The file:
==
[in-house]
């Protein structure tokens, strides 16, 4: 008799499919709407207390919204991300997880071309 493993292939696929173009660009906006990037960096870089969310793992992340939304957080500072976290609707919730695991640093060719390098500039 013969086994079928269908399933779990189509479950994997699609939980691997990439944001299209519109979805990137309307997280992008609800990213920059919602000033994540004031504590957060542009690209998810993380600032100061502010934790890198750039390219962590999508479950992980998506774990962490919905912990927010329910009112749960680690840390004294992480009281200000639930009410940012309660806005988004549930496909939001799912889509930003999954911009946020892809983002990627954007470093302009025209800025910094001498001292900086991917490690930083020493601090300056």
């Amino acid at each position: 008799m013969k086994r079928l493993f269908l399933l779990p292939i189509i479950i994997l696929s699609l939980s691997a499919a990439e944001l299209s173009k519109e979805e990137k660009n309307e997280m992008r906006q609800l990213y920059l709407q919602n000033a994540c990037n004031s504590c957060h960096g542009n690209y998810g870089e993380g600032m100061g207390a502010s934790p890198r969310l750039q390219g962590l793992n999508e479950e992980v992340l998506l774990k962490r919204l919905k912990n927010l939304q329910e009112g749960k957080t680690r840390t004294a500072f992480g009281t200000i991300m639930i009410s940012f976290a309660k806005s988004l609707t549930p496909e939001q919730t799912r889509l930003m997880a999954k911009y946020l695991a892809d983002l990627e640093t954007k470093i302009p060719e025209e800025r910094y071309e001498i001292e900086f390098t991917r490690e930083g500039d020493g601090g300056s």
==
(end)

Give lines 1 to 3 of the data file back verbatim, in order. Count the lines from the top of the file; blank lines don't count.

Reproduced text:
[in-house]
């Protein structure tokens, strides 16, 4: 008799499919709407207390919204991300997880071309 493993292939696929173009660009906006990037960096870089969310793992992340939304957080500072976290609707919730695991640093060719390098500039 013969086994079928269908399933779990189509479950994997699609939980691997990439944001299209519109979805990137309307997280992008609800990213920059919602000033994540004031504590957060542009690209998810993380600032100061502010934790890198750039390219962590999508479950992980998506774990962490919905912990927010329910009112749960680690840390004294992480009281200000639930009410940012309660806005988004549930496909939001799912889509930003999954911009946020892809983002990627954007470093302009025209800025910094001498001292900086991917490690930083020493601090300056």
């Amino acid at each position: 008799m013969k086994r079928l493993f269908l399933l779990p292939i189509i479950i994997l696929s699609l939980s691997a499919a990439e944001l299209s173009k519109e979805e990137k660009n309307e997280m992008r906006q609800l990213y920059l709407q919602n000033a994540c990037n004031s504590c957060h960096g542009n690209y998810g870089e993380g600032m100061g207390a502010s934790p890198r969310l750039q390219g962590l793992n999508e479950e992980v992340l998506l774990k962490r919204l919905k912990n927010l939304q329910e009112g749960k957080t680690r840390t004294a500072f992480g009281t200000i991300m639930i009410s940012f976290a309660k806005s988004l609707t549930p496909e939001q919730t799912r889509l930003m997880a999954k911009y946020l695991a892809d983002l990627e640093t954007k470093i302009p060719e025209e800025r910094y071309e001498i001292e900086f390098t991917r490690e930083g500039d020493g601090g300056s």